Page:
Life is full of twists of fate and chance encounters, some which change your life completely. Equine osteopath Kitty Shanahan is a native of Portlaw, Co Waterford, but she is now based in Co Westmeath with her husband Niall and their two children, Jasmine (2) and Arthur (10 months).

Kitty met Niall on the hunting field, catching his eye after spilling a glass of port down her breeches when the horse she was riding went into sharp reverse. “I drew plenty of attention to myself that day,” she says, laughing. When Niall took a job in the Westmeath Hunt Kennels, Kitty went with him - albeit initially ‘kicking and screaming’ at the relocation. Happily settled now, they are making the most of every day.

Best friends

Kitty’s parents, Rose and Michael, are farmers and they ran a large herd of organic dairy goats for many years. Kitty has two sisters, who are also her best friends. Winnie is a BHS instructor at Kildalton Agricultural College, and Jenny is a health and safety officer. Rose and Michael now run a busy livery yard and dog kennel and rear cattle for the beef market. Rose has always loved horses, but her plan to get a pony backfired when two of her three daughters were also bitten by the horsey bug.

Kitty says, “Every day was busy on the farm growing up. My mother’s motivation was to get herself a pony rather than get one for us, but from the beginning, Winnie and I were obsessed. We spent our childhood on ponies, dressing them up and teaching them tricks. We hunted, show jumped, went to pony club: we wanted to go fast, jump high and win as many prizes as possible.”

Kitty and Winnie broke and produced most of their ponies under Rose’s watchful eye, “It was great fun, and I learned a lot. Mum would give me a few pointers and then leave me to it. It took longer to achieve results, but the rewards were always so sweet in the end.”

Kitty Shanahan and Duiske Abbey TopSpec Amateur CNC1* at Kilguilkey. \ Radka Preislerova

Difficult start

Kitty has had several stand-out horses over the years, but her ‘once in a lifetime’ was a gelding called Coolfin Tiger. Things got off to a difficult start when, shortly after arriving, the horse panicked. Jumping over a steel gate out of the arena, he deposited Kitty into the front of the combine harvester. “How I didn’t end up impaled, I will never know. He didn’t have the best start, and he held a lot of fear. It took a long time, but when he finally learned that he could trust me, he was the most special horse. I had to change how I did things, and he taught me a lot. We jumped all the big tracks together and had many great experiences along the way. I trusted him completely.”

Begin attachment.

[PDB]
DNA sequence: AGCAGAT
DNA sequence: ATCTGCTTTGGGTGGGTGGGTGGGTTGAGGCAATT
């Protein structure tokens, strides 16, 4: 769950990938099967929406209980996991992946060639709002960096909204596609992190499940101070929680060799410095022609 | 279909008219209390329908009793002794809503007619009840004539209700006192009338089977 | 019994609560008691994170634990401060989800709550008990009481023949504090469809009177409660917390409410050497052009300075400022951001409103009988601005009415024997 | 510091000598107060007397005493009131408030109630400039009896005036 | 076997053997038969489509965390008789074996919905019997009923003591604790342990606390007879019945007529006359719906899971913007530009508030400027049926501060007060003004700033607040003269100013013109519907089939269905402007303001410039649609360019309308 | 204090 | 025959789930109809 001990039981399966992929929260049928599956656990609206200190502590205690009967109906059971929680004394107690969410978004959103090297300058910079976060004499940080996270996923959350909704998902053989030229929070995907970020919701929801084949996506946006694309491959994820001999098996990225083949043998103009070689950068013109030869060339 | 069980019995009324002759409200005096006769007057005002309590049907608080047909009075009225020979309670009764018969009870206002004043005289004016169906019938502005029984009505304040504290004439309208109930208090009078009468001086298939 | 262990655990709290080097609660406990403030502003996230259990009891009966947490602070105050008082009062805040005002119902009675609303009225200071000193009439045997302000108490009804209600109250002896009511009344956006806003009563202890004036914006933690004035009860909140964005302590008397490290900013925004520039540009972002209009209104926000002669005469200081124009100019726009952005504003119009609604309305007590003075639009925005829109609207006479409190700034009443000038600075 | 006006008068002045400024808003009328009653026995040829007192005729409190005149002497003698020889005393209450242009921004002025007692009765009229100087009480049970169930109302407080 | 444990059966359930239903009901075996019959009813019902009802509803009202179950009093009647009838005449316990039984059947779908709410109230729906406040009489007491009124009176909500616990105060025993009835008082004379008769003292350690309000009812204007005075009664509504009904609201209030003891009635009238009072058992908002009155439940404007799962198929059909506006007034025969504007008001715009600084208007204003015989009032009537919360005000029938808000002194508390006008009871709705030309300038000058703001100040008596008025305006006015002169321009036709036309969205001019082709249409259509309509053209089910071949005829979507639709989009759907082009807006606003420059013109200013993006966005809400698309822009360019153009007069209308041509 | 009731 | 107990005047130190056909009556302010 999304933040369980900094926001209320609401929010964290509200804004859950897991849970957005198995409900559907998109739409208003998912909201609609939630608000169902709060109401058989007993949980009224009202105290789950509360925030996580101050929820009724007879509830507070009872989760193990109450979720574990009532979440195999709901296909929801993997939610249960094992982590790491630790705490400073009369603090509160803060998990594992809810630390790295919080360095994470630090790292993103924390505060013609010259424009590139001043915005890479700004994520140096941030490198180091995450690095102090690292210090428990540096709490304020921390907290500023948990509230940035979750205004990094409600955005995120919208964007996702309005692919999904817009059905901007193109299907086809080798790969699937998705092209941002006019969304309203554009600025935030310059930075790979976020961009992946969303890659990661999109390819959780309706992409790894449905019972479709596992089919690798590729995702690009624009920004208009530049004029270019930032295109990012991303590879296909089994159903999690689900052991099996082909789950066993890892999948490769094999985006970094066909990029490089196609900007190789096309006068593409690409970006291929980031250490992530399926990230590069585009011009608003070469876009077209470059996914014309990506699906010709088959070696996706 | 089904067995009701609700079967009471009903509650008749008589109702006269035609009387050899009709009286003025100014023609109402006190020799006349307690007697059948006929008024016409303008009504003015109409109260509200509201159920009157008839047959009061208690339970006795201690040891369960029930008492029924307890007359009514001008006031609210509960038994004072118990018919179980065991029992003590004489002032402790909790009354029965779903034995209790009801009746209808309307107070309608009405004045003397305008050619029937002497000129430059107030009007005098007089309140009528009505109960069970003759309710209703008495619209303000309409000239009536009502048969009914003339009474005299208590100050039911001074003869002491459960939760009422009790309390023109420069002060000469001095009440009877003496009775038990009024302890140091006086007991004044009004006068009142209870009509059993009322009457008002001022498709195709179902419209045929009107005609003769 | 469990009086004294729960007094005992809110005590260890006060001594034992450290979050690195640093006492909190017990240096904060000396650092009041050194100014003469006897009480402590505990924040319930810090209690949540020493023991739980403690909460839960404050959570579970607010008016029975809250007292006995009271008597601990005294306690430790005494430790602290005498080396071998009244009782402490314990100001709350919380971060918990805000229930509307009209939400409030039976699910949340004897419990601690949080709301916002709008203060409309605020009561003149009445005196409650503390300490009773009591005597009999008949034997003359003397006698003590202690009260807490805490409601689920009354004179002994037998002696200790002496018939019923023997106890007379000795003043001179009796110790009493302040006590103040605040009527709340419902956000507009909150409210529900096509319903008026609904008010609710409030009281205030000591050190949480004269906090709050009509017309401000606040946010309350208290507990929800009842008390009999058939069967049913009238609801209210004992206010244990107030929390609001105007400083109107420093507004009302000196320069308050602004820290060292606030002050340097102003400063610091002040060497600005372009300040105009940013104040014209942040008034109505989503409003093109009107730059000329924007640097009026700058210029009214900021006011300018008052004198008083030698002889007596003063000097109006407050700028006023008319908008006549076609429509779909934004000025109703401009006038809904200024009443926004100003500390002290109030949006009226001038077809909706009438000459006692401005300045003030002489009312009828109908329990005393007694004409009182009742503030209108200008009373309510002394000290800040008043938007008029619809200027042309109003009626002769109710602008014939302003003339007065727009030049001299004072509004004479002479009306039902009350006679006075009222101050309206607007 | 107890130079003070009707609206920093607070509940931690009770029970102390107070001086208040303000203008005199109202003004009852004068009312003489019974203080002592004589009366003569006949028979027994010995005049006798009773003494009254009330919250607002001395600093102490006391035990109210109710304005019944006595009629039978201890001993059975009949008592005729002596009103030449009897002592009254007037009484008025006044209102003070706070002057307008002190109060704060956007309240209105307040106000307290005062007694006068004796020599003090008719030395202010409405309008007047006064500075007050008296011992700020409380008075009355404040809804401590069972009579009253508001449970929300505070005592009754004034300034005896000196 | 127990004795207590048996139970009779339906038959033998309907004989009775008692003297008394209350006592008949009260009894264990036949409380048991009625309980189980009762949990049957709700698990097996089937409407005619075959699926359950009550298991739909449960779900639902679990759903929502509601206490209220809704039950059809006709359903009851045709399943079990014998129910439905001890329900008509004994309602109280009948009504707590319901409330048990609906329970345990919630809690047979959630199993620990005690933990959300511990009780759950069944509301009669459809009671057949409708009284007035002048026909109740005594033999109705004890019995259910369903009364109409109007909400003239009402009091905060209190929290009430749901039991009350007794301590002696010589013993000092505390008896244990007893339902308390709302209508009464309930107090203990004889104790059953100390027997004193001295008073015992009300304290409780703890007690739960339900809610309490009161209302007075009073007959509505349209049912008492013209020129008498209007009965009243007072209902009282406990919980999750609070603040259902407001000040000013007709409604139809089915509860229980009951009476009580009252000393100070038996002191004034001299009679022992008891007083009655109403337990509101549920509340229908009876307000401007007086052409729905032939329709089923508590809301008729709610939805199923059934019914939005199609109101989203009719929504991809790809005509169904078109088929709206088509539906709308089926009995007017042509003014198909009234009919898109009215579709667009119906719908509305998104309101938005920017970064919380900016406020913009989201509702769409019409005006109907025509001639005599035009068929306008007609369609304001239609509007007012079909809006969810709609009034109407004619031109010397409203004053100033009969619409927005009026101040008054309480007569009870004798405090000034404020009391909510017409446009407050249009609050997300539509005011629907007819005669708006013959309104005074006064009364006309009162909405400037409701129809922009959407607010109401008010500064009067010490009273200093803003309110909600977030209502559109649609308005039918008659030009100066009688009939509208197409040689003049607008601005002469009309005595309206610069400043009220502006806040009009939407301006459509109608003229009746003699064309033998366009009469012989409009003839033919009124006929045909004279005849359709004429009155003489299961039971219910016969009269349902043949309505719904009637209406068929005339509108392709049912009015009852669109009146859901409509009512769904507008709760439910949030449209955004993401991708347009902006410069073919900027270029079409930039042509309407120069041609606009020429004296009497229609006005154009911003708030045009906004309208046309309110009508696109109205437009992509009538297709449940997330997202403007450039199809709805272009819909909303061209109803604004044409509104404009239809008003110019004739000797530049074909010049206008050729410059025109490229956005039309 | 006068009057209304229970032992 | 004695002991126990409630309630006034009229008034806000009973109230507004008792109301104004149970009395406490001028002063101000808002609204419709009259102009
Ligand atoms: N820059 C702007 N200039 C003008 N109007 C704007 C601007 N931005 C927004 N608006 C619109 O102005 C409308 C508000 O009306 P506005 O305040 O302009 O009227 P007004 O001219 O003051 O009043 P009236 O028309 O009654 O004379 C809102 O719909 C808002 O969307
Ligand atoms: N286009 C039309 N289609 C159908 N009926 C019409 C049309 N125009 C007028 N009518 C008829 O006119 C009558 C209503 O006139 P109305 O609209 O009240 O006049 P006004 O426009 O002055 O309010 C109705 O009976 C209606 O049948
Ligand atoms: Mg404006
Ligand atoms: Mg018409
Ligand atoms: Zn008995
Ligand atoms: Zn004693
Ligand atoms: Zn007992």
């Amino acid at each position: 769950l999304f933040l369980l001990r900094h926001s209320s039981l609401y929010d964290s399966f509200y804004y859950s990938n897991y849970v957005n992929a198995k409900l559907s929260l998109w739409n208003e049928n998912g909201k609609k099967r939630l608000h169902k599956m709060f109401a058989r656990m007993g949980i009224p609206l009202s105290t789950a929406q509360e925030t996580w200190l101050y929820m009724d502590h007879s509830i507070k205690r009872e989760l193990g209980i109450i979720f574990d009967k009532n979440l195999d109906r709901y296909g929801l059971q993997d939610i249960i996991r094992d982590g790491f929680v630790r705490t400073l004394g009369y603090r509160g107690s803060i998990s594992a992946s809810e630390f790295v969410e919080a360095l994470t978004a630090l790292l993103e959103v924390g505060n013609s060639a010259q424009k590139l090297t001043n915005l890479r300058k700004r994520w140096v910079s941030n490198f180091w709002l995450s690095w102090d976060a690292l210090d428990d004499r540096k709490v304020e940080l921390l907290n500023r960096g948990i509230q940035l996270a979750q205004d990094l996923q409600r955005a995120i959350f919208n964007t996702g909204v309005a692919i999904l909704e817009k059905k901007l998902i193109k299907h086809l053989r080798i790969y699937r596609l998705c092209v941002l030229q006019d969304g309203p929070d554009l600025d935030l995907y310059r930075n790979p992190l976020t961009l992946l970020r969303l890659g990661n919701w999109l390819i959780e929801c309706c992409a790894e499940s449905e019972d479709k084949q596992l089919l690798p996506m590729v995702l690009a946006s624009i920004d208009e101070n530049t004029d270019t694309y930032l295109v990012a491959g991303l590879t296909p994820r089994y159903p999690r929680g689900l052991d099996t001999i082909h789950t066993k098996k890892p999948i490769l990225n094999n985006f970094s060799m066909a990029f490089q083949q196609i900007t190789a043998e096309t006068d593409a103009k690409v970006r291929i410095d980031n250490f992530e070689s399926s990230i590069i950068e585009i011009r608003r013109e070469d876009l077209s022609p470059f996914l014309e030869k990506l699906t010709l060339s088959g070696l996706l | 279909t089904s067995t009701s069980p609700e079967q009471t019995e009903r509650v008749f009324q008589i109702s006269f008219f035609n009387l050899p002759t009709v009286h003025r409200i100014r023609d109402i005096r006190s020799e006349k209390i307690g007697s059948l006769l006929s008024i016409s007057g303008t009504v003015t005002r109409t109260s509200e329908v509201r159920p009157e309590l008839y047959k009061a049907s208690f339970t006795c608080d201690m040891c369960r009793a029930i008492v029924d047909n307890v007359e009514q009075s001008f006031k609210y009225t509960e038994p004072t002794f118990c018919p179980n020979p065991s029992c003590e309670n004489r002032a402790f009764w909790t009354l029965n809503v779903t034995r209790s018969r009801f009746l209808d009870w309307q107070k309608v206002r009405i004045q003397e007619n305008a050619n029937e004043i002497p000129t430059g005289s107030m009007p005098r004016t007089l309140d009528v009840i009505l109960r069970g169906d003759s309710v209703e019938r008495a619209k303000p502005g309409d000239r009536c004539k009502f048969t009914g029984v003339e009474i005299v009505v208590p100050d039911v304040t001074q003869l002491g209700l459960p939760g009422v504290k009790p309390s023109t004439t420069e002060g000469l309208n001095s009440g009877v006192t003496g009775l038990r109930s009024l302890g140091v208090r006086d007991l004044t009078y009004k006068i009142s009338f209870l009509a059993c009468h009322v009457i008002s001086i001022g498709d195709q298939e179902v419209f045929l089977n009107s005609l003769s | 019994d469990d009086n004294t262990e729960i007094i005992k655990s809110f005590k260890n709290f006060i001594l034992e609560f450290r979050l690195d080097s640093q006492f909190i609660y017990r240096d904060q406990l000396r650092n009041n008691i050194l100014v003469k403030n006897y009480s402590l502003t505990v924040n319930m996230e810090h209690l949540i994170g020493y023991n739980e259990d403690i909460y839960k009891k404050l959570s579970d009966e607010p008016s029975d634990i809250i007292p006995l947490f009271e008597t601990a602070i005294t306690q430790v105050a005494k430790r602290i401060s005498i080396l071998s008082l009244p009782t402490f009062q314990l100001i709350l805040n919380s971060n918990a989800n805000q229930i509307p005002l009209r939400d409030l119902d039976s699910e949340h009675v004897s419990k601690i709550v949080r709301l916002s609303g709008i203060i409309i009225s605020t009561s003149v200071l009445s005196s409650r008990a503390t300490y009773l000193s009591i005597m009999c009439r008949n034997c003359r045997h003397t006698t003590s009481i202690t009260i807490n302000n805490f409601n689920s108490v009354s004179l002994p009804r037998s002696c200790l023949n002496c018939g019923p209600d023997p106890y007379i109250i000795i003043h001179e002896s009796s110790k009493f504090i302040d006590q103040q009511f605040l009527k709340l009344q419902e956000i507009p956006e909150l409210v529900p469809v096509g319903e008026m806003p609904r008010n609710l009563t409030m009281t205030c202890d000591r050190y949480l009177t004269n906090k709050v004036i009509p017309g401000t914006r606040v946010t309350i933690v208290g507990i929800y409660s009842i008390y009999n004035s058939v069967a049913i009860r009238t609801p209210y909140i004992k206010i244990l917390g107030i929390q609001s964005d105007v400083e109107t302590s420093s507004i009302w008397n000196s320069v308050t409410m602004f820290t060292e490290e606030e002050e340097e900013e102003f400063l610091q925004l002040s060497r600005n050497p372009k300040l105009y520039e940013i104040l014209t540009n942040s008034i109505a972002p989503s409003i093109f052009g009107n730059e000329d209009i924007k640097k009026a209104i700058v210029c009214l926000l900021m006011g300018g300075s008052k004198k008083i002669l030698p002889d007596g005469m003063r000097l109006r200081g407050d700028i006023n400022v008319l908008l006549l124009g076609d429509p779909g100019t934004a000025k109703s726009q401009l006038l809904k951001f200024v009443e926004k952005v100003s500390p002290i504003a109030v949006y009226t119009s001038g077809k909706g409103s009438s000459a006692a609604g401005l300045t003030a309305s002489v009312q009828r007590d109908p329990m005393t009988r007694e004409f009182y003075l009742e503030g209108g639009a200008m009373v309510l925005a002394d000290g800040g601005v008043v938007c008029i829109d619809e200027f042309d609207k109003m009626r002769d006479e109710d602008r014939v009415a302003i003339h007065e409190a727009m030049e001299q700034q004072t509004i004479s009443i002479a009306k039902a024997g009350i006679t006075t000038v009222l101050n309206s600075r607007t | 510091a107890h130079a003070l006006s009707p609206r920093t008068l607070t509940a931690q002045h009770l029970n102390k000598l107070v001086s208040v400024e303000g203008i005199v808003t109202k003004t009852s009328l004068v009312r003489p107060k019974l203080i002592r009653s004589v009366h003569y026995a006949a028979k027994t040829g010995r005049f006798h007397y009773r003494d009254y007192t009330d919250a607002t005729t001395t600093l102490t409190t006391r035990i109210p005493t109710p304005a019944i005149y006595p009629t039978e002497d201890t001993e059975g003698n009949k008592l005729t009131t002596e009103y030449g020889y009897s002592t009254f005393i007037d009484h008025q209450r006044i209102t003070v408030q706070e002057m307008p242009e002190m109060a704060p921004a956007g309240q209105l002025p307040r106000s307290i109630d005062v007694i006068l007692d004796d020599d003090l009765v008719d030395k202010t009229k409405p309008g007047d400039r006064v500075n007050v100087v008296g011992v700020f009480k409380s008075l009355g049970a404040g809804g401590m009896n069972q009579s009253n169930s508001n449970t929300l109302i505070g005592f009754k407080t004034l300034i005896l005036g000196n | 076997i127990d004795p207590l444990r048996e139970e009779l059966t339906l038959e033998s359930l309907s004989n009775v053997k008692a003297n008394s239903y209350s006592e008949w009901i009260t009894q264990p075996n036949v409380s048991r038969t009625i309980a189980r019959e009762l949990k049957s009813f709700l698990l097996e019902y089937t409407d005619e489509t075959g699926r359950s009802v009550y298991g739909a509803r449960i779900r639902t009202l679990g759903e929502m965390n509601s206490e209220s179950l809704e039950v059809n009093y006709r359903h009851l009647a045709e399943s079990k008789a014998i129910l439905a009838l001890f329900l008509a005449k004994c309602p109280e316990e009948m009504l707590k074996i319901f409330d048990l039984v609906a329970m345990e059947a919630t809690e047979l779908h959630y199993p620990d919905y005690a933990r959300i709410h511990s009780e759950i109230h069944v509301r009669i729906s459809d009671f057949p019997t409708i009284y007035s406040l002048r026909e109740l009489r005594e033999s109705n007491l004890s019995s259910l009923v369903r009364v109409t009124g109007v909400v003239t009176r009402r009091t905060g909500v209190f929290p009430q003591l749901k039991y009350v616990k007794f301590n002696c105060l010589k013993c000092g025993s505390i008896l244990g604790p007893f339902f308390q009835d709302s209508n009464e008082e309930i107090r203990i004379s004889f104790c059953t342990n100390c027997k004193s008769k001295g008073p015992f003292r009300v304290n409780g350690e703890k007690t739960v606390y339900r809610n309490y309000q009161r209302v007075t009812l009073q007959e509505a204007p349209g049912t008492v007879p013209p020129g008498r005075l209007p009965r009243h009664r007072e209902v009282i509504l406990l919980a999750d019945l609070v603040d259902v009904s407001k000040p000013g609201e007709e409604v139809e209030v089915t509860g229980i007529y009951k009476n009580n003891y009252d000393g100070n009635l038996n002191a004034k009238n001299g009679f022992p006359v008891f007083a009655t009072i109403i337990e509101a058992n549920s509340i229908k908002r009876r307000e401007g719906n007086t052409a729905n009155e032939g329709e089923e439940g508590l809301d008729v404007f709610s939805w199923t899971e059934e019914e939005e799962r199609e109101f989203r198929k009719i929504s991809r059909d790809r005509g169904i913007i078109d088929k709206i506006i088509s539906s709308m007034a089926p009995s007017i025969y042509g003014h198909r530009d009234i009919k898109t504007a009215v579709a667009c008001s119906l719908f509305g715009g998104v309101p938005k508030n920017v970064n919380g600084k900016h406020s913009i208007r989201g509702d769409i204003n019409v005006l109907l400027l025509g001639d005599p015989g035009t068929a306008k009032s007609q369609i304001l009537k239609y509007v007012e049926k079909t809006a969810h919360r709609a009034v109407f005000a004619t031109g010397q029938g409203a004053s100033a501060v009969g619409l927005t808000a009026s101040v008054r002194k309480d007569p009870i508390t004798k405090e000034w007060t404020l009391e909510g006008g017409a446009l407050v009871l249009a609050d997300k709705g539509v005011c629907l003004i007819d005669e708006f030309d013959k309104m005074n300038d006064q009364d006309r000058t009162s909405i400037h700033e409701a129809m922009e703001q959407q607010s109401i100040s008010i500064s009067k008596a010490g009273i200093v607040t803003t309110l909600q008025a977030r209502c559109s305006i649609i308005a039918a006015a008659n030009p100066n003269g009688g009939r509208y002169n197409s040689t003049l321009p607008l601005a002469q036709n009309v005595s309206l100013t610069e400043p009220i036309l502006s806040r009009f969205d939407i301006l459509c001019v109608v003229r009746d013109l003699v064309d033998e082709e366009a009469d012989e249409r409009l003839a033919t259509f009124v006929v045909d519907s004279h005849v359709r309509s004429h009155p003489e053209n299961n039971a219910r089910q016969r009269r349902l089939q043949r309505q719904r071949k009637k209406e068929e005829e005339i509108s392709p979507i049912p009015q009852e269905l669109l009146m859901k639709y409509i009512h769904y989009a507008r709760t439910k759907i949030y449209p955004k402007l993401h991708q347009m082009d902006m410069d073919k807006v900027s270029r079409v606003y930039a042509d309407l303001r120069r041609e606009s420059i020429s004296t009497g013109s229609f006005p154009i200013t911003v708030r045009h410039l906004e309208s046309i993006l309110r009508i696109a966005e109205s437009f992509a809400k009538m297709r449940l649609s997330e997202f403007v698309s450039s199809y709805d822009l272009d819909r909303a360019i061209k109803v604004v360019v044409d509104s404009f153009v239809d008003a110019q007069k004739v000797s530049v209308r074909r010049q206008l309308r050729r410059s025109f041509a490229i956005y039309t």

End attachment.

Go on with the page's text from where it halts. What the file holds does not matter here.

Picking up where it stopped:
Years of riding for dealers and working with tricky horses led Kitty down the route of osteopathy, saddle fitting and biomechanics. Her studies took her first to the European School of Animal Osteopathy in England and then to the Vluggen Institute in Germany. On completion, Kitty spent a year working for the renowned breeder and producer Paul Schockmohle. She also added laser therapy, human and equine cranial sacral therapy and reiki to her list of qualifications, along with becoming a saddle fitter for Wow Saddles, using their innovative modular design concept.

Kitty in action across the country.

\ Catherine Power

Reccurring issues

“I love helping horses. Lowering their stress levels and removing their pain makes for happier, more progressive animals, and we have to make it easy for our horses to join us on the journey. Training in Germany connected me with practitioners worldwide, and it opened my eyes. Working in the industry, “I began to see recurring issues in horses at all levels, which led me to identify the elephant in the room of poorly fitting saddles. Riders focus on helping their horses therapeutically, which is brilliant. Still, without also focusing on the possible root cause, they lean harder on the therapeutic aspect, and so it goes on.

“I chat to my clients about saddle fit and different saddle brands, and when this aspect is addressed for the horse, there is a positive knock-on effect. The horse requires less treatment, and everything progresses better for the horse and rider. I suppose it is bad for business, but I am much happier knowing the horse is more comfortable.” says Kitty.

Kitty is constantly developing and expanding her skill set and qualifications. This year, she is aiming to focus on saddle-specific training, as well as building individual rehabilitation programmes for horses, incorporating in-hand training and lateral exercises. Her goal is to help riders identify biomechanical defects in their horses and work with her to increase the therapeutic benefits for each horse.

“Horses are food for the soul,” she sums up.